There may be many reasons for that, but the headiness of its white floral, the often commented upon smell of blood, or some people say iron, that is part of the flower, intrigue perfumers, and the result is a parade of scents, everything from Carnal Flower to Tubereuse Criminelle, that attempt to recreate the flower.
But what about tuberose in partnership?
It’s been done, naturally. Tuberose and cedarwood in Cedre, and again in By Killian’s Straight to Heaven. They’re interesting perfumes, but far from the daffiest tuberose bouquets I’ve come across. Those include fragrances by Gaultier, namely Fragile, or Versace’s Blonde, and de Nicolai. One of the weirdest was the now defunct Cococabana, a de Nicolai perfume that cast tuberose in an uneasy wobbly duet with… coconut?
It was a very curious performance, and didn’t quite come off, but the pairing was interesting. Cococabana really didn’t smell like anything on the market back then-that’s for sure. The tuberose kept on melting into a kind of greasy coconut balm, and well, the whole thing came off less as poetry than sun-tan lotion. You weren’t sure that the treatment had done either material much good. Bain de Soleil didn’t have to worry about losing its edge, but the perfume was original.
That wasn’t the last of such odd pairings though. There was another not three years ago when Honore des Pres put Tuberose together with benzoin in Vamp a New York. Wow. Tuberose as floral oriental! Vamp was a peculiar concept and that partnership came off as more somber than tuberose’s collaborations’ generally are. Vamp smelled to me, like the old ballet duo of Dame Margot Fonteyn, with her nervous faded beauty, and Rudolph Nureyev with his tartar cheekbones, and distinctly unfaded allure. Ultimately, benzoin gets the better of tuberose in that partnership, just as Nureyev frequently managed to upstage the dame, but you were still glad of the performance. As time goes on, I think that Vamp a New York may be one of Olivia Giacobetti’s best perfumes, up there with Premier Figuier, and her Iunx work, or her Idole for Lubin.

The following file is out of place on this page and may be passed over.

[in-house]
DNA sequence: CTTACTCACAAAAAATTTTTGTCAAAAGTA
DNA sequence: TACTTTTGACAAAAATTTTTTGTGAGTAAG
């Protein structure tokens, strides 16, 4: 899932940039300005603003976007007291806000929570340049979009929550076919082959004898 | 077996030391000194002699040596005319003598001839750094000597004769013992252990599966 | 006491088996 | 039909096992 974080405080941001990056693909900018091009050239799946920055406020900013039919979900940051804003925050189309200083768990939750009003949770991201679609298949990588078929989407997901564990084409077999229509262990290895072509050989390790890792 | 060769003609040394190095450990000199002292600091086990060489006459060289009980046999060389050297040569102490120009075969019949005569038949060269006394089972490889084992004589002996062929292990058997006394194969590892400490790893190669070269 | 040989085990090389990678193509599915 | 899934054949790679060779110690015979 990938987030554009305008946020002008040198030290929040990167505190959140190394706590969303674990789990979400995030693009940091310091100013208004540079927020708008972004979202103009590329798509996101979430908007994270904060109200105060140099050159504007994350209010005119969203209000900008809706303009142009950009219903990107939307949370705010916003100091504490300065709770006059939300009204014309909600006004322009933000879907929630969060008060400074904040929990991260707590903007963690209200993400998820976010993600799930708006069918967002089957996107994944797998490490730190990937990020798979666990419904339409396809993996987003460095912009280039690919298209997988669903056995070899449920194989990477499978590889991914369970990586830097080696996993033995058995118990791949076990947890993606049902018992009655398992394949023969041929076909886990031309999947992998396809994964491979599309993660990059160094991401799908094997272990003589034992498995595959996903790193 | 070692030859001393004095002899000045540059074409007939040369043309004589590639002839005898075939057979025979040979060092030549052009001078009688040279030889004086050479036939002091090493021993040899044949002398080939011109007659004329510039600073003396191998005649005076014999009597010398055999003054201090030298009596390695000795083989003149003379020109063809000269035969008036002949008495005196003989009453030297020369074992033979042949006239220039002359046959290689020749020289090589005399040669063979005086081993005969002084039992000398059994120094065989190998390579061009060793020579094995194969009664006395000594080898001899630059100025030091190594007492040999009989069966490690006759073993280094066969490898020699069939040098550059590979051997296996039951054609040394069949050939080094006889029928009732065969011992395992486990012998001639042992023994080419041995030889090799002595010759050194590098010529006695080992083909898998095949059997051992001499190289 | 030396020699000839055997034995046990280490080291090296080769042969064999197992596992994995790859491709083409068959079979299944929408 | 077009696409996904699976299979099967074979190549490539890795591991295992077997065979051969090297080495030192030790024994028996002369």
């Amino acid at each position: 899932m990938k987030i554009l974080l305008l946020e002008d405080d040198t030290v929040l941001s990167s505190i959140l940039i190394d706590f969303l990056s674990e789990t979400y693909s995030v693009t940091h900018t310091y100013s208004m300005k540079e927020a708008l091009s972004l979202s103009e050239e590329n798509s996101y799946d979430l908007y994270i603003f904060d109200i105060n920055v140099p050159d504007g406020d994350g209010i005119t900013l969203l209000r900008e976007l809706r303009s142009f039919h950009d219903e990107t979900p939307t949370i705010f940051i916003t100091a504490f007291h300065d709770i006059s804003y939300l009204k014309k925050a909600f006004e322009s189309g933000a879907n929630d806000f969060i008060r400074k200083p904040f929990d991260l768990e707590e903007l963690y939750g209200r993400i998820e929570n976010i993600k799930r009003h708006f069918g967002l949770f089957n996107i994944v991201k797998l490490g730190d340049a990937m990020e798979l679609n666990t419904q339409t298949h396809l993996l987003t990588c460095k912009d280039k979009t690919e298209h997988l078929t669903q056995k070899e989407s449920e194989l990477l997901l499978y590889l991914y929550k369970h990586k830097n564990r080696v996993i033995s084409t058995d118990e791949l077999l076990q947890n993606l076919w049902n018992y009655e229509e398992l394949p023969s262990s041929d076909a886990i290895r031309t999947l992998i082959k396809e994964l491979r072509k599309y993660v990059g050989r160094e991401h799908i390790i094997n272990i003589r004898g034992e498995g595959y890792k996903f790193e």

Then there is one of the Arquiste line of fragrances Flor y Canto. That one pairs tuberose with tagetes, which is marigolds to you and me, and the result is a flashing orange, flamboyant fragrance. It is hard to make stately tuberose get off her tutu and dance a fandango, but that is what Flor y Canto does. Is it wearable? Is it, strictly speaking, in good taste? Who knows, and does it matter? If you like this you have a fiery, probably Latin sensibility, and the perfume will be beautiful and intriguing on you, and false advertising on the rest of us.
Will tuberose tie on her toe shoes again at the end of 2013? Who knows, we will just have to wait and see.